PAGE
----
The Myth of US Prosperity During World War II

In my previous article, I laid out why war is not good for an economy generally. Yet, while many people admit that the resources used to fight the Vietnam War or either of the U.S. wars on Iraq could have been put to better use, they still have an almost romantic view of how good … Continue reading “The Myth of US Prosperity During World War II”

War Is Good for the Economy – Isn’t It?

A common theme that has emerged in critiques of my “Wartime Economist” columns on is that war is good for an economy. One respondent wrote: “Why did [Franklin D.] Roosevelt want the war [World War II] so badly? He wanted it for the same reason every American president since that time has wanted a … Continue reading “War Is Good for the Economy – Isn’t It?”

Why Libertarians Should be Critical of War

Author’s note: The following is from a talk I gave at a Libertarian Party of California convention in Fresno on Jan. 28. Although it is 90-percent faithful to the talk, I rewrote it to reflect further thoughts I had after the speech. As well as being a research fellow at the Hoover Institution, I’m an … Continue reading “Why Libertarians Should be Critical of War”

Conversation with a US Military Officer

At the Naval Postgraduate School in Monterey, Calif., I teach economics to military officers. In general, I love my job and my students. With a median age of about 31, they have much more curiosity than the typical undergrad. That makes sense because, as military officers, they have traveled widely and noticed many things. So, … Continue reading “Conversation with a US Military Officer”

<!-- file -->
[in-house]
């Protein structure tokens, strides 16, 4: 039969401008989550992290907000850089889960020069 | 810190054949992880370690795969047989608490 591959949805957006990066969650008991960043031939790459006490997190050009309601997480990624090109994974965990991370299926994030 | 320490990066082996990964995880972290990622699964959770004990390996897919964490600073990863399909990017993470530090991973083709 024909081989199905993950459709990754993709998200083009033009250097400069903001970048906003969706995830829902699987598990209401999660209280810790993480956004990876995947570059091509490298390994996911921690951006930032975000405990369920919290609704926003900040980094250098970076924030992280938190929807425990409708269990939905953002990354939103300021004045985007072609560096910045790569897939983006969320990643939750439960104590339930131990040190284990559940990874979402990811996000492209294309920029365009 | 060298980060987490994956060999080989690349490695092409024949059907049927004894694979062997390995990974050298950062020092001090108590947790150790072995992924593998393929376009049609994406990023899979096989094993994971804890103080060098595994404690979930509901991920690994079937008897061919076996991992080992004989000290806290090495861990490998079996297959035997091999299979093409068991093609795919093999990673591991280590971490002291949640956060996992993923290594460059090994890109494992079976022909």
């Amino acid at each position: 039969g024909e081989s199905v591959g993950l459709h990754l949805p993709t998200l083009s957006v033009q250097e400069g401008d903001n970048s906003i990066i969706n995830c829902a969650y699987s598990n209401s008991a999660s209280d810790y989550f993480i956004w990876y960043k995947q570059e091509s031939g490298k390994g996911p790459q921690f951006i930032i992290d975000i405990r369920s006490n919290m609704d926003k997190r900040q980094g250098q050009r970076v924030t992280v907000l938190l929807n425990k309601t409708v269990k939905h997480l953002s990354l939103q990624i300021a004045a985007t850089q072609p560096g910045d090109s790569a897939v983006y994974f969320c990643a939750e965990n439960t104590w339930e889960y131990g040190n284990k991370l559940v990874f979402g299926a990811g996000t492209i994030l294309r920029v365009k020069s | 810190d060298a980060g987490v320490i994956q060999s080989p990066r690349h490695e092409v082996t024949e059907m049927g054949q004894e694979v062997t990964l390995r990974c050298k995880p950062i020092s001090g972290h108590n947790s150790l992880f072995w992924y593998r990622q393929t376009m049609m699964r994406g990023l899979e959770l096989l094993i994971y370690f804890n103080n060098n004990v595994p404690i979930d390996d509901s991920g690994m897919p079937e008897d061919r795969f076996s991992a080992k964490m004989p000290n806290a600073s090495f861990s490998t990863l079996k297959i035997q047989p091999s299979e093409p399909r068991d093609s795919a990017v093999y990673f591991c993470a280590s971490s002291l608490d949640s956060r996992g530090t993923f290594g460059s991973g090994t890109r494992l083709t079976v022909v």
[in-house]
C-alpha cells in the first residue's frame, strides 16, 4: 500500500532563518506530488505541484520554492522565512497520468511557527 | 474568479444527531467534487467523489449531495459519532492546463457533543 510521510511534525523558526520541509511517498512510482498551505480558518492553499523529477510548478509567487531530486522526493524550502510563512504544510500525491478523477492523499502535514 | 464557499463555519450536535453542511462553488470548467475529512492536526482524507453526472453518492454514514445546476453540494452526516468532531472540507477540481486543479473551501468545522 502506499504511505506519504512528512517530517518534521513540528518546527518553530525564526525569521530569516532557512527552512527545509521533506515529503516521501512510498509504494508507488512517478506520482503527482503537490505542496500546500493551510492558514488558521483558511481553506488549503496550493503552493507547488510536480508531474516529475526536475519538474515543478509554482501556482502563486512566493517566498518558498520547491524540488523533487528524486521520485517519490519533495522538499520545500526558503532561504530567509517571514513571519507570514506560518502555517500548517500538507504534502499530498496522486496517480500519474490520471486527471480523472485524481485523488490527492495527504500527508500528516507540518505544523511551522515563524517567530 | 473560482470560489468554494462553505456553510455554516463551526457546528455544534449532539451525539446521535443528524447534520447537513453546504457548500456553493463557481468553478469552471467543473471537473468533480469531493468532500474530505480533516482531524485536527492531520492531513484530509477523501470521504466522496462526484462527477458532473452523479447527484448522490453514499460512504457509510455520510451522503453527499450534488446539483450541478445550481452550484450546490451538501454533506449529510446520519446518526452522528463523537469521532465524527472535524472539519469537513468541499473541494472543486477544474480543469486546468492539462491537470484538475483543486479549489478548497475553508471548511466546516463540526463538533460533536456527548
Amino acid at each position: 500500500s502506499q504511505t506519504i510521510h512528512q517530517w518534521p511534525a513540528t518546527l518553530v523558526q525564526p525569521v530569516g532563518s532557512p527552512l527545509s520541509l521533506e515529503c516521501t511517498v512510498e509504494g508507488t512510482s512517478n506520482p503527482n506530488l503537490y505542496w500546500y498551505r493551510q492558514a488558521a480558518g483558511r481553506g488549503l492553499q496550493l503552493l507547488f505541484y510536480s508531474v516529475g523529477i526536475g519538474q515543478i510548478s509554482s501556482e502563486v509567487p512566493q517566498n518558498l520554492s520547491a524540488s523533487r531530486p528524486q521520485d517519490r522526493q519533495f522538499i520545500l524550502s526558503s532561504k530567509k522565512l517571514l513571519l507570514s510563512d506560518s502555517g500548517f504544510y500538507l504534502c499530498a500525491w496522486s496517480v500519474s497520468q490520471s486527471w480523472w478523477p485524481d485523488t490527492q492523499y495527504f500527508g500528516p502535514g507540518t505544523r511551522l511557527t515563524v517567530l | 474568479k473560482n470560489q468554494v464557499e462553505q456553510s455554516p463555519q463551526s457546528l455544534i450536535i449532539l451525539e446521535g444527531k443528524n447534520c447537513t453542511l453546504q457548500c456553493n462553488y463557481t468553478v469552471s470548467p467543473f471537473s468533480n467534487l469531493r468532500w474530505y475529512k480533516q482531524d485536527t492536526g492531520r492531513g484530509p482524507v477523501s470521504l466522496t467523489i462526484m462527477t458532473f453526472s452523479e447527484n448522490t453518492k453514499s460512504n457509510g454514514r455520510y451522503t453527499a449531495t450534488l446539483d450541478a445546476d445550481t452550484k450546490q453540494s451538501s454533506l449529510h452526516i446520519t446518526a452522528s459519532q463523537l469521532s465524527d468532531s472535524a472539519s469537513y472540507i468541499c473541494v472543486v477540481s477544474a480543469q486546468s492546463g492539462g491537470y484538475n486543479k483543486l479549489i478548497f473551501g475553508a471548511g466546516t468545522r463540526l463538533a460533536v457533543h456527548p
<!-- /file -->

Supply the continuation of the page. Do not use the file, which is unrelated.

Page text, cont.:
Milton and David Friedman on Military Intervention

Nobel laureate in economics Milton Friedman has never, to my knowledge, written on foreign policy. But the framework in one of Friedman’s best articles from the early 1950s can be applied directly to foreign policy. As far as I know, no one has done so. This is not surprising for two reasons. First, the article, … Continue reading “Milton and David Friedman on Military Intervention”

Let’s Keep Our Eyes on the Prize

Vanity Fair columnist Christopher Hitchens is right when he denounces former U.S. Attorney General Ramsey Clark. Although he and I disagree strongly about the wisdom of the U.S. government’s war on Iraq – he favors it and I’ve opposed it from the get-go – Hitchens is one of the sharpest pundits in the punditry business. … Continue reading “Let’s Keep Our Eyes on the Prize”

Adam Smith’s Economic Case Against Imperialism

Sometimes, when I recommend that people read Adam Smith’s Wealth of Nations (the full title is An Inquiry into the Nature and Causes of the Wealth of Nations), I am met with a supercilious snort, as if nothing that was written in 1776 could be relevant to today. A very common attitude seems to be, … Continue reading “Adam Smith’s Economic Case Against Imperialism”

An Economist’s Case Against an Interventionist Foreign Policy

I‘ve been an economist over half my life. The more I’ve learned, the more I’ve seen what a powerful insight economist Ludwig von Mises had over 60 years ago when he pointed out that virtually every government intervention leads to unintended consequences that then lead to further interventions. So, for example, Nixon’s 1973 price controls … Continue reading “An Economist’s Case Against an Interventionist Foreign Policy”